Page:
For our group a pretty long 17 km day with a lot of downhill and uphill. We started out in the dark with a dramatic statue of Santiago, and finished in the heat of Melide.
This was the first day where I felt weary at the end of the day. I am very proud of everyone for hanging in and completing the day.
Tonight Pulpo (Octopus) a specialty of this city.
A successful 13 km moderately hilly walk with everyone able to complete the trek, and a wonderful Meetup with a Canadian couple I walked with last year. Clouds and mist made for cool walking up and down lanes shaded with canopies of trees. We had coffee with some Americans working for their church at a way staton, and kept going steadily through to lunch.
My brother continues to amaze me. A year ago he could barely walk a quarter mile, but after making the decision to live a better quality life he began daily walking. After getting up to 6 miles (and more) a day he decided that he could do a short Camino walk with me. It had to be disappointing when his surgically repaired back acted up on the first day, forcing him to finish with a cab but he has continued to walk. Today had some pretty stiff uphill sections, but he powered through. I believe his already good fitness has improved as we all have adjusted just over the first few days on the Camino. He may yet have some sections which may be too tough, but he can now see that with better training, anything is possible.
At lunch, I heard someone call my name, and it turned out to be Ken and Ruthie. I got a chance to walk with them last year in France for a week or so. We are both stopping in the same town tonight so I hope to see them again.
I love the gatherings at stops along the way. Last night at dinner, in addition to our California 4, we had a nice couple from Denmark, two Dominican nuns from San Jose, and an American couple from Ann Arbor who started their lives in India and Guatemala. I wonder what tomorrow will bring?
Everyone was feeling good in Portomarin after successfully completing our route. Wine, beer and (otc) pain pills made for a lot of laughter and even a little singing “Unchained Melody” at dinner. I don’t think anyone suggested it, but everyone seems to be maintaining a ‘no whining’ policy.
A difficult mostly uphill walk today led to another partial taxi ride. A couple of steel rods in the spine can make even the best of intentions irrelevant. 13 km got us into a beautiful Albergue/hotel before 2 pm. Plenty of time to siesta, do laundry, write blogs, and appreciate a perfect early fall afternoon.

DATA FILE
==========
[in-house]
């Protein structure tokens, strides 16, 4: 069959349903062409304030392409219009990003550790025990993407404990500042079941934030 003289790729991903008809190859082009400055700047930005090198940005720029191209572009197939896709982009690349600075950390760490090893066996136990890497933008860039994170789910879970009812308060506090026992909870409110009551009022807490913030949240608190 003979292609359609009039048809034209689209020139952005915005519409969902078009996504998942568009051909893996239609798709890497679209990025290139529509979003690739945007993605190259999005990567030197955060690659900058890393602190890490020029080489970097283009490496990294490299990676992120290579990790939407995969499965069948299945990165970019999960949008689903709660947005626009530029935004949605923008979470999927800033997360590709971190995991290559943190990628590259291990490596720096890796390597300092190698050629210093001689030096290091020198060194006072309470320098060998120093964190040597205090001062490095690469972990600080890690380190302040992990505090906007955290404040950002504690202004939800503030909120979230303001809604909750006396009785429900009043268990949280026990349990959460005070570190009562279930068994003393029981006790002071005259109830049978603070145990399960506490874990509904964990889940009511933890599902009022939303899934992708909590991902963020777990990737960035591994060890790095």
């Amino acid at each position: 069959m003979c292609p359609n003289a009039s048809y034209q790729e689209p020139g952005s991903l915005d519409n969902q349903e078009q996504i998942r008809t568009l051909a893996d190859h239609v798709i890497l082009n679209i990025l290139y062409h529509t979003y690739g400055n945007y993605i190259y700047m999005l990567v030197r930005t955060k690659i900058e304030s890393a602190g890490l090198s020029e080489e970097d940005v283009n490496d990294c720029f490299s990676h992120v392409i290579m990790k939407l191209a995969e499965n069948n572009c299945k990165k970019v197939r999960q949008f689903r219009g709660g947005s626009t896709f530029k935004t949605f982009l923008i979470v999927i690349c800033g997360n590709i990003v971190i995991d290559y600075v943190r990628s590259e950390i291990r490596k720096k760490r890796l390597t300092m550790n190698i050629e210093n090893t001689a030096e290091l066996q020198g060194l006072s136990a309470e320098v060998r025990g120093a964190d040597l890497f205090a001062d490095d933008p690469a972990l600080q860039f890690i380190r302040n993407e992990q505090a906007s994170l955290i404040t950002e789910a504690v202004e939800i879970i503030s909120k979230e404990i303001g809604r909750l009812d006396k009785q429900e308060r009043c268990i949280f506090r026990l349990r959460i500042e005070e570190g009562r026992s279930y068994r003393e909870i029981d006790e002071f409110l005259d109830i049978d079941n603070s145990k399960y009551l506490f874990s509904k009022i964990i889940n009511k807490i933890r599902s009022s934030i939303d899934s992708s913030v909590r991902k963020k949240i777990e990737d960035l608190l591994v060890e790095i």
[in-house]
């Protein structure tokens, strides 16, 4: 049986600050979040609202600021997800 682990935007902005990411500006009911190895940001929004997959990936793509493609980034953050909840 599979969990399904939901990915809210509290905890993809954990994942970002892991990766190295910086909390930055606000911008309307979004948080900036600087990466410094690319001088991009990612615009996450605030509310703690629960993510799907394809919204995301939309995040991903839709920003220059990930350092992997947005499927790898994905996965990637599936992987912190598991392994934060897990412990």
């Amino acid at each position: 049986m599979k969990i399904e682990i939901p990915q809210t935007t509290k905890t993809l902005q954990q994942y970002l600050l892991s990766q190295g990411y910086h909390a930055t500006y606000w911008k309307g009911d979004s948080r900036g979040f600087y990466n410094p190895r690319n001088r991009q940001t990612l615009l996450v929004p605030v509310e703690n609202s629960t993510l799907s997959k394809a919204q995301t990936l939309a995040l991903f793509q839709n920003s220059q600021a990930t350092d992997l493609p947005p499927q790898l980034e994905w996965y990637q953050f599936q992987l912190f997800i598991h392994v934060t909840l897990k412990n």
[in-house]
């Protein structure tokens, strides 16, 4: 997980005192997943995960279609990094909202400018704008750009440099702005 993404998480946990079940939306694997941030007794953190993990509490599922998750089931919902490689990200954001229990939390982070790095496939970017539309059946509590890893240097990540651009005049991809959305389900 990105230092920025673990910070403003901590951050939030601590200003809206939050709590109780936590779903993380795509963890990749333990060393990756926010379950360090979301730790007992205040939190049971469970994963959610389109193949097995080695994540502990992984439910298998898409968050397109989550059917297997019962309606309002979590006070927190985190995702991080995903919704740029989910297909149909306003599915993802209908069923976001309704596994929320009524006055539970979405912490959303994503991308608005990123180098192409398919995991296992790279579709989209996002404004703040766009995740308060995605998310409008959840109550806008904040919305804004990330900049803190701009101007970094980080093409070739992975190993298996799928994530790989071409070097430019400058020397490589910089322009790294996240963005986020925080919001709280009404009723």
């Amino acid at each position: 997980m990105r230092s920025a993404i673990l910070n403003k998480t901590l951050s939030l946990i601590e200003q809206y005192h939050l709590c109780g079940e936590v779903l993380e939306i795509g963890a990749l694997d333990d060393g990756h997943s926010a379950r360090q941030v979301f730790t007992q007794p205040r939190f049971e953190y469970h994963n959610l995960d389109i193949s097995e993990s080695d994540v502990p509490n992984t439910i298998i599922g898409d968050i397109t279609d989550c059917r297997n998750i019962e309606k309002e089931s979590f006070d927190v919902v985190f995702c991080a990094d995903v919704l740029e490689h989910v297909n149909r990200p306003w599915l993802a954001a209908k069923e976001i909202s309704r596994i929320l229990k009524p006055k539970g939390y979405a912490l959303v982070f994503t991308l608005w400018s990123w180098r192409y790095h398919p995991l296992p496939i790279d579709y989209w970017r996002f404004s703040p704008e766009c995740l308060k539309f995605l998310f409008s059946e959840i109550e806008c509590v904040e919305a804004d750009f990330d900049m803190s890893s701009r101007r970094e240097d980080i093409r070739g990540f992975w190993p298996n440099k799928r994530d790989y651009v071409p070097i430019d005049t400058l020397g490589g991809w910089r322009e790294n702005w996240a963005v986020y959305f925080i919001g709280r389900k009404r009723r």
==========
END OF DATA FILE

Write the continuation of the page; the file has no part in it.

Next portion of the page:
Wonderful group of hospice workers from Ireland and our little group
A beautiful experience last night! There are some really exceptional places where artisanal souls establish hotels/pensions/Albergues which make the traveler feel welcome, feel at home, and feel a bit coddled. Such was the Casa Morgade. Thanks and a tip of the wine glass to the amazing proprietor Paco.
A nice 12 km walk today mostly flat, and our entire troop recovered and made the walk. Not easy…especially the stairway into Portomarin…but accomplished. This was the kind of day I had in mind when I envisioned “walking a short Camino.” Really a stroll through the green rolling hills of rural Spain. A little Tienda was open selling everything the modern pilgrim might desire. Personally I probably have too much stuff and need to shed rather than add.
Portomarin is a nice town where I stayed during my last Camino
An insightful and meaningful day today as I began my 3rd Camino. The train ride from Madrid started at 200 km/hr but ended up winding through the mountains to the town of Sarria. My Meetup group of four Camino walkers had a celebration pizza last night, got pilgrim passports, and sorted out packs.
Off in the morning with high hopes and light day packs, we soon found that this section of the Camino Santiago is steeper than I remember, and steeper than some of us were prepared for. A very nice local farmer who doubles as a taxi driver saved the day, and there was some definite limping going on before completing the 12 km trek.
Beautiful farmland, shaded rocky/cobblestone paths and nice temperatures could not mask the fact that Camino walking is difficult. At times it seems like it is all uphill and the towns are built on canyons carved by rivers with lots of stairs and it takes a lot of climbing just to get through. Younger people who are not fully fit can compensate for the climbing and constant adjustments to rough ground, but people slowed by injuries, surgeries and aging knees and backs can find it overwhelming. Such was the case for some of the group today.
Still, we are all together in the little village of Morgade. Some will keep walking, and others will combine riding and walking to suit their level of fitness. We are all happy to be with other pilgrims from many nations and sharing a pilgrim meal tonight.
One moment for me came when I leaned against a marker. I didn’t notice right away that a nameless person had written a message that I really needed to hear. Thank you to the universe!